Devotional To understand Joseph’s perspective of the Christmas narrative, we need to understand the customs surrounding betrothals/marriages of the time. In biblical times, people were married in their early youth, and marriages were usually contracted within the narrow circle of the clan and the family. Interpreting their “betrothal” as a modern-day “engagement” would be wrong. The Jewish custom in that time period involved a two-stage marriage: first, a legal contract of marriage, followed later by a party with the husband taking his wife into his home. This is shown in the Gospels: Joseph learned that Mary was expecting before she came to live with him so he planned to divorce her, but an angel instructed him not to; instead, he should take Mary into his home. Therefore, Joseph was already Mary’s legal husband at the time Jesus was conceived.
We don’t know how Joseph discovered that Mary was pregnant. Luke doesn’t even reference that and Matthew simply says, “she was found to be pregnant.” Stop and think for a moment, she was found. “Hey Joseph, have you seen Mary since she got back from visiting Elizabeth?” She was found…I’ll bet she was. Kind of hard to hide that fact.
Joseph didn’t yet have the advantage of hearing from an angel, he just had Mary telling him what she believed. He didn’t know what to think. He probably didn’t really know Mary very well either; the custom at that time was that in the year between the betrothal and marriage the couple rarely saw each other. He no doubt felt betrayed, alone, even stuck. The breaking of a betrothal like this was worse than breaking a business contract. Yet that’s what Joseph considered doing. He trusted Mary to be faithful and devout; he had pledged his life to her. And yet, it seemed, she had betrayed him.
We don’t know how long Joseph was tormented with these thoughts; Scripture doesn’t tell us how long it was before the angel Gabriel appeared to Joseph to tell him the baby was God’s son. But we do know that once he did, Joseph obeyed.
Like Mary, Joseph signed up for a lot of pain and heartache when he said Yes to God. This was no easy assignment. In marrying Mary, he would be subject to endless scrutiny. In listening to the voice of God, Joseph was giving up his reputation. In his book, Hidden Christmas, the Surprising Truth Behind the Birth of Christ, Tim Keller describes it this way:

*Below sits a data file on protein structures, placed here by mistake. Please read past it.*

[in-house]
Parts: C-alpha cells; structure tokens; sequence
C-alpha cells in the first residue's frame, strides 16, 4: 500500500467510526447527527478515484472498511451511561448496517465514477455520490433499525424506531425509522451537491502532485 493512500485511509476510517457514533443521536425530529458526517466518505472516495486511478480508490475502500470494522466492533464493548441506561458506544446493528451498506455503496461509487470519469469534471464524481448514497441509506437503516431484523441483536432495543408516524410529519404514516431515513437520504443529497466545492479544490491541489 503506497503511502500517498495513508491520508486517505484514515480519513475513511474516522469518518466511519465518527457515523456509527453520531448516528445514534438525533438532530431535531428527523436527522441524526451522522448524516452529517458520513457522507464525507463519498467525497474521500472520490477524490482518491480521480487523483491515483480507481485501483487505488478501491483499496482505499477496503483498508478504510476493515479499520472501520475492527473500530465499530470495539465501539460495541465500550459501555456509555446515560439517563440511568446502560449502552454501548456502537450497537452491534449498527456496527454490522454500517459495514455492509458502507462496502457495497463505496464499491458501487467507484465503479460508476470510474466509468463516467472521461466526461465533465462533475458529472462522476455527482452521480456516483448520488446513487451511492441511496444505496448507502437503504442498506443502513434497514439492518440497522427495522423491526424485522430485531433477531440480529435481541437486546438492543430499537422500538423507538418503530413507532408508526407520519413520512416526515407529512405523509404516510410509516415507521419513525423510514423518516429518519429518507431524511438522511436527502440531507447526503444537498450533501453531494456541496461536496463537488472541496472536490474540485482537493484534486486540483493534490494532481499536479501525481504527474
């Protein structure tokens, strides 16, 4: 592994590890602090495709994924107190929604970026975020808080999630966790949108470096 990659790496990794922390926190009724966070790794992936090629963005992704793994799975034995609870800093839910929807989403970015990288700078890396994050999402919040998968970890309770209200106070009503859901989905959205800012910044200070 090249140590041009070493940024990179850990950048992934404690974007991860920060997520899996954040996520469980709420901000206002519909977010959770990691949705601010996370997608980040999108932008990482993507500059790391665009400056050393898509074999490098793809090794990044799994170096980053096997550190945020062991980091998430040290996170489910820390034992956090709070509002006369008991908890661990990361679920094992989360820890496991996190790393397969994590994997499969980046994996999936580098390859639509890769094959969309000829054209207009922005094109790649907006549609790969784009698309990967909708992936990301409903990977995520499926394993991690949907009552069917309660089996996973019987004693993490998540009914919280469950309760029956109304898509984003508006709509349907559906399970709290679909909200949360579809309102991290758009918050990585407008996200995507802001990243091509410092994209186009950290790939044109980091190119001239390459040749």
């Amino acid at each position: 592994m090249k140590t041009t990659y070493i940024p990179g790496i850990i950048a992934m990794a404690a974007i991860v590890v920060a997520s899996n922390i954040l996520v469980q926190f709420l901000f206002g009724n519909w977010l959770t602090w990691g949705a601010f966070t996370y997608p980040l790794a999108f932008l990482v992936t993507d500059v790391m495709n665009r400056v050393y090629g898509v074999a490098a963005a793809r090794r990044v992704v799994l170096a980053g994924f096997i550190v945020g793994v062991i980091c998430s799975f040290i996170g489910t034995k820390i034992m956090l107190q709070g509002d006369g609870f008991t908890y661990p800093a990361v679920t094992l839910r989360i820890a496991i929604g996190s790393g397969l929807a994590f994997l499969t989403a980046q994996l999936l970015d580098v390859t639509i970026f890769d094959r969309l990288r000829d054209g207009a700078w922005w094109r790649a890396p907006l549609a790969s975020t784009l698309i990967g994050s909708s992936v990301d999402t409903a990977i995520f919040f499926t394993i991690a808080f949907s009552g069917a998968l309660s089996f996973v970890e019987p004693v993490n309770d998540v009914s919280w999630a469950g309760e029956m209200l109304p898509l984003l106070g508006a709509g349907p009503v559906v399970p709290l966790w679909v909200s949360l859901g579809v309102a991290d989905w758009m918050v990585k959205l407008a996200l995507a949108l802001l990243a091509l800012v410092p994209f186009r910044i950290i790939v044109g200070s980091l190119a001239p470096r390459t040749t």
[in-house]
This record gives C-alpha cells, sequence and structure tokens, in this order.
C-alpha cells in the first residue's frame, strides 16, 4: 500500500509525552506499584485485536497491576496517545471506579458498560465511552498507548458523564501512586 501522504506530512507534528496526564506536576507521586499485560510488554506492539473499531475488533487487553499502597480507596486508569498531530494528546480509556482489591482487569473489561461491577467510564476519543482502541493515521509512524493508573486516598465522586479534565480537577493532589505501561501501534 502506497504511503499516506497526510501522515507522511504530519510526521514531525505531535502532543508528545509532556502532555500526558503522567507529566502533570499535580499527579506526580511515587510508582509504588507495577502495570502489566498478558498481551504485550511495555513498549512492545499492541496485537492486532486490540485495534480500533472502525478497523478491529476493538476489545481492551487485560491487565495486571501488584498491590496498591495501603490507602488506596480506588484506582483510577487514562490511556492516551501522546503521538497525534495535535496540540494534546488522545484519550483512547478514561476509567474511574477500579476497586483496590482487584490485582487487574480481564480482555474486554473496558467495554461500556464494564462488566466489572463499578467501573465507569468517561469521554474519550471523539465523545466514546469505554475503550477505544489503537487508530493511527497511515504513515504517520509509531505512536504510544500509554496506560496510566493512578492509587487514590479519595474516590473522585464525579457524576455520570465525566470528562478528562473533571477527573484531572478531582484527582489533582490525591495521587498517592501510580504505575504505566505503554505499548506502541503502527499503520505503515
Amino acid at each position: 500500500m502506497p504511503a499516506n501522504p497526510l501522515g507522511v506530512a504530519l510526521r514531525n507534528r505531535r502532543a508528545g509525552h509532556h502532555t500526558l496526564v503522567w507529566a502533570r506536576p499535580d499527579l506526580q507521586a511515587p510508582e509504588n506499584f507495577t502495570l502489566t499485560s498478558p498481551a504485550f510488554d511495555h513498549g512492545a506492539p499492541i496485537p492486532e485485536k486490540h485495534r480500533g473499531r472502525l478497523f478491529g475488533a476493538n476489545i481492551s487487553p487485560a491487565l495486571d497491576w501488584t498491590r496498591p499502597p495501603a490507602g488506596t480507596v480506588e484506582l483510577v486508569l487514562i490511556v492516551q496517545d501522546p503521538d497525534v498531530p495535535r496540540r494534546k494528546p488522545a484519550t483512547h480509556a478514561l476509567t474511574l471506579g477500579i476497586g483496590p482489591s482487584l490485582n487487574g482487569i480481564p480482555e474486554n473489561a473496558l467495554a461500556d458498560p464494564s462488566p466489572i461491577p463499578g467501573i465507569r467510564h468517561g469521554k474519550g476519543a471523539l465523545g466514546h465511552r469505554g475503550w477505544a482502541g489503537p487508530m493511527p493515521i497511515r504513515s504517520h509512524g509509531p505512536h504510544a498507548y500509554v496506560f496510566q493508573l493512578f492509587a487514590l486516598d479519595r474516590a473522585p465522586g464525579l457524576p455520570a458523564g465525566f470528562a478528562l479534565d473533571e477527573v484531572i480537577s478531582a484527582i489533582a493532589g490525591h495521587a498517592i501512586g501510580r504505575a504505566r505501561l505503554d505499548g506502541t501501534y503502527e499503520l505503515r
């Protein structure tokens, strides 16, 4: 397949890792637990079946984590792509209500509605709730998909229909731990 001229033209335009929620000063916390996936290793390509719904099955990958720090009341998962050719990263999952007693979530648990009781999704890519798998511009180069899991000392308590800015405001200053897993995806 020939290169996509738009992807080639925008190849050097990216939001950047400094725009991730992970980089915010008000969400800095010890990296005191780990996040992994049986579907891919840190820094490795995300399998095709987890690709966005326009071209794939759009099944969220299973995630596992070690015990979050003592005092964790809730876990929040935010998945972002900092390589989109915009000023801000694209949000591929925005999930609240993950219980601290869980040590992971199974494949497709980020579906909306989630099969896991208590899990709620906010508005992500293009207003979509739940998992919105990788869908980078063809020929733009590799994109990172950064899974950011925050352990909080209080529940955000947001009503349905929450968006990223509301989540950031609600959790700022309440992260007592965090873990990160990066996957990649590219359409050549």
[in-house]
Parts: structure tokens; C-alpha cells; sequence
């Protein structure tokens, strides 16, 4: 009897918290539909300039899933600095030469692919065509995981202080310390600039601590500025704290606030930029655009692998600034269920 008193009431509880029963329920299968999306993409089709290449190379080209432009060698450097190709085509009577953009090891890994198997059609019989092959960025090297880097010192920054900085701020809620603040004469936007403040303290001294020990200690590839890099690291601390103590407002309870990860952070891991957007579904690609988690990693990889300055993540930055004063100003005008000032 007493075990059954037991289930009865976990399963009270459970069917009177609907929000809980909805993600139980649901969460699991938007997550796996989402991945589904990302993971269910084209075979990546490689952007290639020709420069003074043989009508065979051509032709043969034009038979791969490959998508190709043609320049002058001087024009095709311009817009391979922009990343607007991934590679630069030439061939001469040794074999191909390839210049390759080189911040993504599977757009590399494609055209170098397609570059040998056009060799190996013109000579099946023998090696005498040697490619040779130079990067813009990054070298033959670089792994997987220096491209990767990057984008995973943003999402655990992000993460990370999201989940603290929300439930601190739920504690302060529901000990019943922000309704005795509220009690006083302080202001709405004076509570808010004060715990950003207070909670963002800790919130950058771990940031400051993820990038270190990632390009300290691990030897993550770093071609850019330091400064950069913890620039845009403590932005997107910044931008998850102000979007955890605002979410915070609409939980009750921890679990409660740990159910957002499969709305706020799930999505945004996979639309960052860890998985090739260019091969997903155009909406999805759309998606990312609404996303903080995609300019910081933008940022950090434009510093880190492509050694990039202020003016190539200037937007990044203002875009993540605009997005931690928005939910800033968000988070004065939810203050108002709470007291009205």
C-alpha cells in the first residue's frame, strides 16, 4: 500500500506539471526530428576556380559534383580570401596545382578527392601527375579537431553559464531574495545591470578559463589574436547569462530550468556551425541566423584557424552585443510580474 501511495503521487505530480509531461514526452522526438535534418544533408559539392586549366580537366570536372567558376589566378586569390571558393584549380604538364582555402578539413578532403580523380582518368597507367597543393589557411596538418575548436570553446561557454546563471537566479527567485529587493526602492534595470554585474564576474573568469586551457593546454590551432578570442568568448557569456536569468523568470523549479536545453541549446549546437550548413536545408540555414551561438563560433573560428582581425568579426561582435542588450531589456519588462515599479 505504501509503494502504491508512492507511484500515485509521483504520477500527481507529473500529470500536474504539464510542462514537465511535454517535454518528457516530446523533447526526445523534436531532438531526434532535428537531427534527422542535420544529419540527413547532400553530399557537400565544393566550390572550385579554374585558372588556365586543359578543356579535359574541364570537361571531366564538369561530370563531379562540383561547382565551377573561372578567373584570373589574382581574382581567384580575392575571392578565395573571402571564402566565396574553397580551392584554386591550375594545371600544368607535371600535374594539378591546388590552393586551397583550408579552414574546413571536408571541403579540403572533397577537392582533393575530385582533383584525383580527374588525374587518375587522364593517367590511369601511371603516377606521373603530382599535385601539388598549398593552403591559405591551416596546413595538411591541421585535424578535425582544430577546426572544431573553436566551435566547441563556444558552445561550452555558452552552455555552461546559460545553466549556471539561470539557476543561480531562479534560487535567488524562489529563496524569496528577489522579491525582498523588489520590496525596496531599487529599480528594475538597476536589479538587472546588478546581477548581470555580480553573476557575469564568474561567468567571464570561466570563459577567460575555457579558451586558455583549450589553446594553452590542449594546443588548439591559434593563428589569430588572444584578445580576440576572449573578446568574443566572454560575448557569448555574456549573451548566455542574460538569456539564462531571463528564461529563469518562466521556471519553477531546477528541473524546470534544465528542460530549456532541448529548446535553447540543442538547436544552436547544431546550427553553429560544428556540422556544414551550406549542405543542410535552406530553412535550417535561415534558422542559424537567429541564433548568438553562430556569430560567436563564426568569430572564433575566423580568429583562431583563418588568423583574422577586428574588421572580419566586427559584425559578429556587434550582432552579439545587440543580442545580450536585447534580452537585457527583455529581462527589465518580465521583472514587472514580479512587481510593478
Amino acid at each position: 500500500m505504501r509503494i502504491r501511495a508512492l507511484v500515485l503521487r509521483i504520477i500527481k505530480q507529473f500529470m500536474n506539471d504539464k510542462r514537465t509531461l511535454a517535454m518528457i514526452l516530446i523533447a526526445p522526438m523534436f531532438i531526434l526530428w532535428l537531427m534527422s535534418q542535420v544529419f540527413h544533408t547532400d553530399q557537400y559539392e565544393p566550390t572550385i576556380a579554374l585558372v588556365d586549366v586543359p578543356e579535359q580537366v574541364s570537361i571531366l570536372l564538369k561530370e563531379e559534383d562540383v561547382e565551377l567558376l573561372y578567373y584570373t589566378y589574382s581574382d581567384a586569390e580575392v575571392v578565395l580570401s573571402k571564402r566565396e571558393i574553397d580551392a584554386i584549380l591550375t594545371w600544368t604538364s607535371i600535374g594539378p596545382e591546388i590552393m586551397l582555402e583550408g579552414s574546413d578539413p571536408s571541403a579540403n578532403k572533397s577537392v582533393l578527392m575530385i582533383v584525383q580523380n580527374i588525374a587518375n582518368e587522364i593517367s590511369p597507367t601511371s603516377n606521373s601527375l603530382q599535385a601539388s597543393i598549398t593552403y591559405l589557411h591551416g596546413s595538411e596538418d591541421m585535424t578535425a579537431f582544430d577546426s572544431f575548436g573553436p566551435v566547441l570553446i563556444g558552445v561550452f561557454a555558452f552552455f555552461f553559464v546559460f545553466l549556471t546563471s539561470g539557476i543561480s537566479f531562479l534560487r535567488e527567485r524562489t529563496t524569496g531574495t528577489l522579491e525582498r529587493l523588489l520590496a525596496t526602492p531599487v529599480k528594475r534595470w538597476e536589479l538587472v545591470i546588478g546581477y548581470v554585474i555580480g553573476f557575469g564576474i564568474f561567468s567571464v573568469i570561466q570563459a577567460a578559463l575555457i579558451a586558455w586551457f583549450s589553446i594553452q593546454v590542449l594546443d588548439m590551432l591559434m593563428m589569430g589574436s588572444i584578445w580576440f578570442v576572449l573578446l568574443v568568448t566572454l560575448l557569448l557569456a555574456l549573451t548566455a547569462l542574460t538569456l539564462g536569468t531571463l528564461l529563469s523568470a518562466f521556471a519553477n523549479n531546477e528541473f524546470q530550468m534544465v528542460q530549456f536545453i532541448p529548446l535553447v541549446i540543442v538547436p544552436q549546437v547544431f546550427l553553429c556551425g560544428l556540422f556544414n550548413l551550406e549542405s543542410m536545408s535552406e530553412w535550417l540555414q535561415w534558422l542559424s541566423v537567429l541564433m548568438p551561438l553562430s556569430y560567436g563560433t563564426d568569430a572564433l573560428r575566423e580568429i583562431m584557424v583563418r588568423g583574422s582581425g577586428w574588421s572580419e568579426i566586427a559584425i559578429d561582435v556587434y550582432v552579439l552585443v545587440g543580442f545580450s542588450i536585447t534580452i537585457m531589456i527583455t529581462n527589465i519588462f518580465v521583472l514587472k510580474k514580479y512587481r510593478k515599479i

Everybody in that shame and honor society will know that this child was not born nine or ten months after they got married; they will know she was already pregnant. That would mean either Joseph and Mary had sex before marriage or she was unfaithful to him, and as a result, they are going to be shamed, socially excluded, and rejected. They are going to be second-class citizens.
It’s easy to glance over this and not give it another thought as you read this part of the Christmas story. But stop and consider how significant this decision was.
Mary and Joseph had to work together to move forward. They likely had several conversations about what had happened to them. They were no doubt anxious and uncertain about what the future would hold.
Joseph provided for his family as a carpenter and followed God’s instructions to care for them. He named and circumcised his son, presented Him at the Temple in Jerusalem (Luke 2:22), and took Him to the Temple on holy days when possible, all in line with Jewish law. Joseph also protected Jesus from Herod (Matthew 2:13-15), the King of Judea who wanted to kill the child, by taking Mary and Jesus to safety in Egypt and then Nazareth. He was true to his calling and to his family.
Although he’s not mentioned very often in Scripture, Joseph is an important role model of fatherhood and faith, truly an unsung hero of the Christmas story.
Look Up – Connect with God Read: Matthew 1:18-24
Key Verse: “When Joseph woke from sleep, he did as the angel of the Lord commanded him: he took his wife, but knew her not until she had given birth to a son. And he called his name Jesus.” (Matthew 1:24-25)
Pray: Lord, thank you for Joseph and his integrity. Thank you for working through ordinary people who don’t look for fame or glory but look out for the best interests of those around them. Help me to be more like that, to be faithful to you and walk with integrity, always doing the right thing even when it means I’ll personally suffer.
Look In – Family Memories Discuss: Mary and Joseph’s life, particularly in the early years, was rough and full of challenges. Give your kids a Rocky Road candy bar (or something similar) and talk about the difficulties Mary and Joseph may have encountered on their way to Bethlehem, their first few years, their trek to Egypt and back to avoid persecution and death. Talk about sacrifices you’ve made that were for the benefit of the family and how you feel about those choices.
Activity: Watch The Polar Express as a family
Look Out – Connect with Others Look through old toys or books or clothes that you could part with and donate them to a worthy cause in your community. Help your family learn the benefit of sacrificing personal desires to help others.